Have you ever wondered why age matters so much regarding the treatment of Perthes? We’ve said it before: children aren’t just “little adults.” In fact children heal much faster than adults. A child’s age is inversely proportional to their rate of bone remodeling. This means the older you are the slower your bones heal and strengthen!
What changes somewhere along the lines to slow things down? The growth plates, or epiphyseal plate, close. Boney growth takes place lengthwise and circumferentially but once the plates close the growth is determined. This happens somewhere around 16 in boys and 14 in girls but varies from individual to individual.
PERTHES BY AGE
0-6 Children that are under 6 at onset can expect observation and treatment of symptoms such as pain, limping, decreased range of motion. Typically, this involves rest, activity restriction, anti-inflammatory medications and wheelchairs or crutches as needed.
6-8 Children that are between 6 and 8 at onset have variable presentations which makes the disease stage a very important consideration. Many can be treated non-surgically, similar to those under 6 with the addition of bracing or traction. Others will require surgery.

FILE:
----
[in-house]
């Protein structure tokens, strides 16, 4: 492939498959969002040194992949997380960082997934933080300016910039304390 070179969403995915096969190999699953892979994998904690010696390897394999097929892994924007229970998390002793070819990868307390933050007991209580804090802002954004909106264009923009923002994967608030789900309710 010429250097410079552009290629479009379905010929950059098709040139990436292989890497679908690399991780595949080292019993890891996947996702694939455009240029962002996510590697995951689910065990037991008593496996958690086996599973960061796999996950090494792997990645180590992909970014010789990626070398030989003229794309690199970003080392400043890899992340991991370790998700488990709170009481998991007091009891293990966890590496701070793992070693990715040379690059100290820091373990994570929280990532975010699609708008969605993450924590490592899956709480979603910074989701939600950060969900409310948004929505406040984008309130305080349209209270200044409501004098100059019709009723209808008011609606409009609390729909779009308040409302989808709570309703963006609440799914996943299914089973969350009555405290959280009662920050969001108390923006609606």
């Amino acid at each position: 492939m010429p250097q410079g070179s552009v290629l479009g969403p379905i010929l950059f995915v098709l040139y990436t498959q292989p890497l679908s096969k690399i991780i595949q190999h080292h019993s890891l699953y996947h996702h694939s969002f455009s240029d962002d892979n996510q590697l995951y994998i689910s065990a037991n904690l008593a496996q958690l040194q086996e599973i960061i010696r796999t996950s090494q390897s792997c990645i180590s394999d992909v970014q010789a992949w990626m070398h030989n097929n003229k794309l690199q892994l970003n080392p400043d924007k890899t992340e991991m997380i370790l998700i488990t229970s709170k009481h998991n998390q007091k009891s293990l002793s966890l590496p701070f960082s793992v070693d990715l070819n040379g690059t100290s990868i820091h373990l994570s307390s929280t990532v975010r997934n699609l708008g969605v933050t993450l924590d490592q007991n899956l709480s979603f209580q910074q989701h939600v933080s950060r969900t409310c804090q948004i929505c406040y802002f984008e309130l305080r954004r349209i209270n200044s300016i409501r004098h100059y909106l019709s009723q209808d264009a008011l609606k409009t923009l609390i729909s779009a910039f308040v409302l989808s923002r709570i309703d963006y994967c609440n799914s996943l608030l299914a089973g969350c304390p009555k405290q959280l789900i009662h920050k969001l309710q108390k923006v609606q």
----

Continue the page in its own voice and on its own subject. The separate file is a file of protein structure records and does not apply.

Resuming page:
8-11 For children between 8 and 11 at onset pelvic or femoral surgery is generally recommended to ensure proper containment of the femoral head within the acetabulum and prevent further damage.
Over 11 Children who are over 11 at onset typically do not respond as favorably to pelvic or femoral surgeries. Osteotomy and hip distraction with external fixation are newer surgical treatments which may be provided to these candidates.
For all ages, containment of the femoral head and preserving range of motion through physical therapy are cornerstones of care.
Adapted with permission from International Perthes Study Group, www.perthesdisease.org, Texas Scottish Rite Hospital, 2016.